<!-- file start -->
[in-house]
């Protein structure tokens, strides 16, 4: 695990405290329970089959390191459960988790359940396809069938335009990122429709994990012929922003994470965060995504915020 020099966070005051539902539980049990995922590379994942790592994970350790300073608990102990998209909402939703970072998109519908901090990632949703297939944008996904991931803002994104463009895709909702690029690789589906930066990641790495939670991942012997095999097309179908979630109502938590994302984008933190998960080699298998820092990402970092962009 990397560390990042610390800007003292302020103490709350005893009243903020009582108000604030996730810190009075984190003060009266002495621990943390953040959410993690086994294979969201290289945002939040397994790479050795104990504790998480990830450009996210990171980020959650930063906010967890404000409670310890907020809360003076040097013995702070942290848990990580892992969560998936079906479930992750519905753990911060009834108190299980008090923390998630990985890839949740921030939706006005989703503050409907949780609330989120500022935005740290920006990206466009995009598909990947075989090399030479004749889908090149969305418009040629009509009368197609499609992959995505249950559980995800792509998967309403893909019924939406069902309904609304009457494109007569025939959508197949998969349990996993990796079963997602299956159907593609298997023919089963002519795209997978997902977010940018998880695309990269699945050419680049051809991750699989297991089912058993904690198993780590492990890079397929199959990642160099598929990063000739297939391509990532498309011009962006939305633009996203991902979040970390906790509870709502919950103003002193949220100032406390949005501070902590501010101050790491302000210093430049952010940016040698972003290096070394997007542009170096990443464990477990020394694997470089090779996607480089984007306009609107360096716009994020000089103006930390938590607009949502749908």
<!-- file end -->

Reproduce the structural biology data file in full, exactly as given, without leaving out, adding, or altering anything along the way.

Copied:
[in-house]
């Protein structure tokens, strides 16, 4: 695990405290329970089959390191459960988790359940396809069938335009990122429709994990012929922003994470965060995504915020 020099966070005051539902539980049990995922590379994942790592994970350790300073608990102990998209909402939703970072998109519908901090990632949703297939944008996904991931803002994104463009895709909702690029690789589906930066990641790495939670991942012997095999097309179908979630109502938590994302984008933190998960080699298998820092990402970092962009 990397560390990042610390800007003292302020103490709350005893009243903020009582108000604030996730810190009075984190003060009266002495621990943390953040959410993690086994294979969201290289945002939040397994790479050795104990504790998480990830450009996210990171980020959650930063906010967890404000409670310890907020809360003076040097013995702070942290848990990580892992969560998936079906479930992750519905753990911060009834108190299980008090923390998630990985890839949740921030939706006005989703503050409907949780609330989120500022935005740290920006990206466009995009598909990947075989090399030479004749889908090149969305418009040629009509009368197609499609992959995505249950559980995800792509998967309403893909019924939406069902309904609304009457494109007569025939959508197949998969349990996993990796079963997602299956159907593609298997023919089963002519795209997978997902977010940018998880695309990269699945050419680049051809991750699989297991089912058993904690198993780590492990890079397929199959990642160099598929990063000739297939391509990532498309011009962006939305633009996203991902979040970390906790509870709502919950103003002193949220100032406390949005501070902590501010101050790491302000210093430049952010940016040698972003290096070394997007542009170096990443464990477990020394694997470089090779996607480089984007306009609107360096716009994020000089103006930390938590607009949502749908």